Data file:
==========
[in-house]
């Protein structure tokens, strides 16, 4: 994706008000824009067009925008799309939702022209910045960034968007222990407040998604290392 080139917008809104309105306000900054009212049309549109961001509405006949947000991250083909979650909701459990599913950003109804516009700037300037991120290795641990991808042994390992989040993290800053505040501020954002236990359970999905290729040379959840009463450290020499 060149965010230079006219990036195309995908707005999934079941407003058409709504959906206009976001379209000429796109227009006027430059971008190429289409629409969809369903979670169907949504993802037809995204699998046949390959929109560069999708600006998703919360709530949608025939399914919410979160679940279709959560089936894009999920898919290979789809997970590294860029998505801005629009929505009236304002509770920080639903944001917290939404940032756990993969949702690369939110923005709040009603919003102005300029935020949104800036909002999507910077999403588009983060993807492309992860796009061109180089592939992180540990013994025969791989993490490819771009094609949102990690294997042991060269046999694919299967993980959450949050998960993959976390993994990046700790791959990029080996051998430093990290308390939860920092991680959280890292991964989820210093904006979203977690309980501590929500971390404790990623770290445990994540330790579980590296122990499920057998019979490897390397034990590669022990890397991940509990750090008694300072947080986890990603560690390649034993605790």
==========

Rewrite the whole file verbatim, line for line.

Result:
[in-house]
């Protein structure tokens, strides 16, 4: 994706008000824009067009925008799309939702022209910045960034968007222990407040998604290392 080139917008809104309105306000900054009212049309549109961001509405006949947000991250083909979650909701459990599913950003109804516009700037300037991120290795641990991808042994390992989040993290800053505040501020954002236990359970999905290729040379959840009463450290020499 060149965010230079006219990036195309995908707005999934079941407003058409709504959906206009976001379209000429796109227009006027430059971008190429289409629409969809369903979670169907949504993802037809995204699998046949390959929109560069999708600006998703919360709530949608025939399914919410979160679940279709959560089936894009999920898919290979789809997970590294860029998505801005629009929505009236304002509770920080639903944001917290939404940032756990993969949702690369939110923005709040009603919003102005300029935020949104800036909002999507910077999403588009983060993807492309992860796009061109180089592939992180540990013994025969791989993490490819771009094609949102990690294997042991060269046999694919299967993980959450949050998960993959976390993994990046700790791959990029080996051998430093990290308390939860920092991680959280890292991964989820210093904006979203977690309980501590929500971390404790990623770290445990994540330790579980590296122990499920057998019979490897390397034990590669022990890397991940509990750090008694300072947080986890990603560690390649034993605790």